Although “Hare Krishna” has become a household
word, practically nobody knows what it means. Is it merely a repetitious
incantation designed to hypnotize its practitioners? Is it a form of escapism?
Or is it a genuine meditation that can actually summon higher awareness? In this
short essay, recorded on his first LP in late 1966, Srila Prabhupäda illuminates
the inner meaning of the Hare Krishna mantra.
The transcendental vibration established by the chanting of Hare Krishna, Hare Krishna, Krishna Krishna, Hare Hare/ Hare Räma, Hare Räma, Räma Räma, Hare Hare is the sublime method for reviving our transcendental consciousness. As living spiritual souls, we are all originally Krishna conscious entities, but due to our association with matter from time immemorial, our consciousness is now adulterated by the material atmosphere. The material atmosphere, in which we are now living, is called mäyä, or illusion. Mäyä means “that which is not.” And what is this illusion? The illusion is that we are all trying to be lords of material nature, while actually we are under the grip of her stringent laws. When a servant artificially tries to imitate the all-powerful master, he is said to be in illusion. We are trying to exploit the resources of material nature, but actually we are becoming more and more entangled in her complexities. Therefore, although we are engaged in a hard struggle to conquer nature, we are ever more dependent on her. This illusory struggle against material nature can be stopped at once by revival of our eternal Krishna consciousness.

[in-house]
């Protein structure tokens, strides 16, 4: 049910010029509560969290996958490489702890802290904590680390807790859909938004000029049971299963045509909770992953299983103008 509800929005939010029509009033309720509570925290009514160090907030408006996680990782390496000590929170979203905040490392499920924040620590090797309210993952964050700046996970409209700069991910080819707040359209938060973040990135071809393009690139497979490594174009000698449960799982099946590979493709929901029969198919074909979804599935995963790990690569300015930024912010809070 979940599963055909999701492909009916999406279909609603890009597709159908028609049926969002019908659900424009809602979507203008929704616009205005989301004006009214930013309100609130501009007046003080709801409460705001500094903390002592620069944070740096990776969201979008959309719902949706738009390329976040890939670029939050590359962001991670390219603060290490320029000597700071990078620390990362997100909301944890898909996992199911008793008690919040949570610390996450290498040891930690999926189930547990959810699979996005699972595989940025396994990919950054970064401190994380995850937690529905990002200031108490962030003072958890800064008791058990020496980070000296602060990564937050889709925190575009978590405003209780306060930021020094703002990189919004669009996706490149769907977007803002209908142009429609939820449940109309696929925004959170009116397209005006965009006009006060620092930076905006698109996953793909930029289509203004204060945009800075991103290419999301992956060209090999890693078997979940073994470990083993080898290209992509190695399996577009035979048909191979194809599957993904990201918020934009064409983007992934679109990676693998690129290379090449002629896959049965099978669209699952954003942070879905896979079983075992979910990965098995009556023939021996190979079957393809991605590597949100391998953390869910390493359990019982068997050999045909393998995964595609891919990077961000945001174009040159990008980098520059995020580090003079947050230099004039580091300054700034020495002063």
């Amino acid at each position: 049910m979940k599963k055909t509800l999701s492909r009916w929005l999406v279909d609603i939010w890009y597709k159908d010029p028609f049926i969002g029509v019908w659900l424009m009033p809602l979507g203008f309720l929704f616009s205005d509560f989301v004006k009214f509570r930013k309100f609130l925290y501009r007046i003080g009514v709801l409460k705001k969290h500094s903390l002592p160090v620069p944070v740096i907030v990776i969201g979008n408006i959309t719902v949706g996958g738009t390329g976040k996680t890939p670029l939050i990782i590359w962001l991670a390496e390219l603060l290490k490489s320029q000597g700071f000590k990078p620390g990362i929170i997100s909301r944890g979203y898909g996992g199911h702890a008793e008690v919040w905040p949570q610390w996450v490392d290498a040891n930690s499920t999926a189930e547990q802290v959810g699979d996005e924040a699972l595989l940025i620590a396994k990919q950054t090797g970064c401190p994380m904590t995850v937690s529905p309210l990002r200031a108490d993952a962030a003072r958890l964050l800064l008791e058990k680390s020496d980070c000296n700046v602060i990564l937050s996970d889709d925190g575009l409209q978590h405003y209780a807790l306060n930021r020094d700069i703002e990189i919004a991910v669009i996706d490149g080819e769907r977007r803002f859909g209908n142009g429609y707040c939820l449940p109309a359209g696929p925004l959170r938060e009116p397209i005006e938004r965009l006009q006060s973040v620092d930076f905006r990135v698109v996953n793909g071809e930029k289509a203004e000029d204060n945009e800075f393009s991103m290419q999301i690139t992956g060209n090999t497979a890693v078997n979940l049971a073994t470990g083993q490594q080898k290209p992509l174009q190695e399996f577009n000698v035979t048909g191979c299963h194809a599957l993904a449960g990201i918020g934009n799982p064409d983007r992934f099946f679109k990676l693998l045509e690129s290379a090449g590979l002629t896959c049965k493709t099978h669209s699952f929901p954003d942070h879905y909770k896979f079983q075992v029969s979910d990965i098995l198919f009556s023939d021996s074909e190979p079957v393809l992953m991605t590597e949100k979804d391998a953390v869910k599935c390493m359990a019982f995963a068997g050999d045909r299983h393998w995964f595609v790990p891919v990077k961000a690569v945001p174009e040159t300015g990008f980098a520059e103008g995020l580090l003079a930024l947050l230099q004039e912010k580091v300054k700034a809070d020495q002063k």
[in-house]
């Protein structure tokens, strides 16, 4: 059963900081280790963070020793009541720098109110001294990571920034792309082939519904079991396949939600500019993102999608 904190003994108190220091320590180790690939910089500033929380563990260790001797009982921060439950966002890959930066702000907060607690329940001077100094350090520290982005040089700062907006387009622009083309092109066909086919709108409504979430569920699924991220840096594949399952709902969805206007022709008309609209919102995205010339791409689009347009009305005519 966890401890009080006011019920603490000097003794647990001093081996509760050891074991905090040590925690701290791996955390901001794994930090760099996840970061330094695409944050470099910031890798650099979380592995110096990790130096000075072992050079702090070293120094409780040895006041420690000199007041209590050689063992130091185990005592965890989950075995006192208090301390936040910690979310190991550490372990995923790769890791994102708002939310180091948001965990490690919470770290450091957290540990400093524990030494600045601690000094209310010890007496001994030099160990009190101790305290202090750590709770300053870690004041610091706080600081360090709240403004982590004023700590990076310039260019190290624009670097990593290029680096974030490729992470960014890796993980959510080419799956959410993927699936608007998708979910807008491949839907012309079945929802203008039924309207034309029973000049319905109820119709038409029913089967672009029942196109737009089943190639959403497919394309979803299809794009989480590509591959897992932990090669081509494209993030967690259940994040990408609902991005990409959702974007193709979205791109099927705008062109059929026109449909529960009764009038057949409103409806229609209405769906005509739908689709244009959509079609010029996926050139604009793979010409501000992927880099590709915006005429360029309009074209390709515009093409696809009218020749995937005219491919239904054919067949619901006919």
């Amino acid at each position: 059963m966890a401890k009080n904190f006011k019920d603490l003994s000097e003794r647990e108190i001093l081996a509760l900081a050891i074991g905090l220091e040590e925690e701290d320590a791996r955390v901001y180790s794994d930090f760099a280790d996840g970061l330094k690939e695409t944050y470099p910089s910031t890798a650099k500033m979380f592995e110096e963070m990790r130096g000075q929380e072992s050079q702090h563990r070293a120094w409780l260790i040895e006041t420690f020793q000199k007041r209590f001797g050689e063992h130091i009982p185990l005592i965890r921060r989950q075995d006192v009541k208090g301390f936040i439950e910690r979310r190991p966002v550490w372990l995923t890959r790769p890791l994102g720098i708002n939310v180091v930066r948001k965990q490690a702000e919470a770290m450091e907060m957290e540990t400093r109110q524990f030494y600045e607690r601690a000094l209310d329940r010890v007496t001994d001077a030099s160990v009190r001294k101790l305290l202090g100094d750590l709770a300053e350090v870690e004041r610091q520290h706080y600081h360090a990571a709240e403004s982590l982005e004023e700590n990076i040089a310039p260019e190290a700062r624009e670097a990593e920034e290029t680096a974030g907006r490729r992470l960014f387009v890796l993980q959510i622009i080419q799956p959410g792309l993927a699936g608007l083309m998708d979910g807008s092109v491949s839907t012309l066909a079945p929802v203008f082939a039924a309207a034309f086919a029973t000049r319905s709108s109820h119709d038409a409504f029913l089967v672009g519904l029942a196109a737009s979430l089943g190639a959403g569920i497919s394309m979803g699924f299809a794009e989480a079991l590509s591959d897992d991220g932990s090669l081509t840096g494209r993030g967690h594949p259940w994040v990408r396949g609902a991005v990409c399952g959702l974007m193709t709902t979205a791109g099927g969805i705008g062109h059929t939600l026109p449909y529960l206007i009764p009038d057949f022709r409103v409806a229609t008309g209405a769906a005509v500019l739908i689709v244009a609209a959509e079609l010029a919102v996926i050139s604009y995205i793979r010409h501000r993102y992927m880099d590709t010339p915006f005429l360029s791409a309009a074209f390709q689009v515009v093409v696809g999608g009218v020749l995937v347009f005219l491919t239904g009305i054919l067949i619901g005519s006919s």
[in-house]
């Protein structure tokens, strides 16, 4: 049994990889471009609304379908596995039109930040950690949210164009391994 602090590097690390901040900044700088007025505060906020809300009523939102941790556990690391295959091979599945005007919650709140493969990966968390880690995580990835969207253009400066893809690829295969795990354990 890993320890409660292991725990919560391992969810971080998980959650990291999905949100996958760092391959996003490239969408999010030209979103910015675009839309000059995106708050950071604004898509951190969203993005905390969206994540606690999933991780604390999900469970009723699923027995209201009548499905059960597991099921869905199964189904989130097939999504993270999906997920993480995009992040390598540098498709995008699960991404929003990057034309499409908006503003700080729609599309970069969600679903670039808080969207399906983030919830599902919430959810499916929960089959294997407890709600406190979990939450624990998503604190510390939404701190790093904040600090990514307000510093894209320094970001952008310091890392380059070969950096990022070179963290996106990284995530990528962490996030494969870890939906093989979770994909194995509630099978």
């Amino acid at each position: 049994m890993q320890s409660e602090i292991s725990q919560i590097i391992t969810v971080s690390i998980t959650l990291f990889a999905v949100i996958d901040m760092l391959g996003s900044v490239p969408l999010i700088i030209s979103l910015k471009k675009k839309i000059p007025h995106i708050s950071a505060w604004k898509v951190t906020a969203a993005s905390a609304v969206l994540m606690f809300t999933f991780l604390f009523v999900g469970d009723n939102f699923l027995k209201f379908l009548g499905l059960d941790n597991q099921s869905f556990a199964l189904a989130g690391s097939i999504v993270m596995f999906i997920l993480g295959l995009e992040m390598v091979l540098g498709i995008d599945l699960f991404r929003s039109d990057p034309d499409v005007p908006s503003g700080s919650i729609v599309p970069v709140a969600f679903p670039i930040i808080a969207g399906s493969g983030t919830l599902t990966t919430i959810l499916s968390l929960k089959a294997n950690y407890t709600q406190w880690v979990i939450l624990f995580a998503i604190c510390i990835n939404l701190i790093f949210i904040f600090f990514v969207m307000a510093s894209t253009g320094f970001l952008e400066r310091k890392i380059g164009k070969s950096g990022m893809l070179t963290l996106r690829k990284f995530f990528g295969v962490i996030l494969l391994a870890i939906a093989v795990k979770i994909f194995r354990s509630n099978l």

Hare Krishna, Hare Krishna, Krishna Krishna, Hare Hare is the transcendental process for reviving this original, pure consciousness. By chanting this transcendental vibration, we can cleanse away all misgivings within our hearts. The basic principle of all such misgivings is the false consciousness that I am the lord of all I survey.
Krishna consciousness is not an artificial imposition on the mind. This consciousness is the original, natural energy of the living entity. When we hear this transcendental vibration, this consciousness is revived. This simplest method of meditation is recommended for this age. By practical experience also, one can perceive that by chanting this mahä-mantra, or the Great Chanting for Deliverance, one can at once feel a transcendental ecstasy coming through from the spiritual stratum. In the material concept of life we are busy in the matter of sense gratification, as if we were in the lower, animal stage. A little elevated from this status of sense gratification, one is engaged in mental speculation for the purpose of getting out of the material clutches. A little elevated from this speculative status, when one is intelligent enough, one tries to find out the supreme cause of all causes—within and without. And when one is factually on the plane of spiritual understanding, surpassing the stages of sense, mind, and intelligence, he is then on the transcendental plane. This chanting of the Hare Krishna mantra is enacted from the spiritual platform, and thus this sound vibration surpasses all lower strata of consciousness—namely sensual, mental, and intellectual. There is no need, therefore, to understand the language of the mantra, nor is there any need for mental speculation, nor any intellectual adjustment for chanting this mahä-mantra. It is automatic, from the spiritual platform, and as such, anyone can take part in the chanting without any previous qualification. In a more advanced stage, of course, one is not expected to commit offenses on the grounds of spiritual understanding.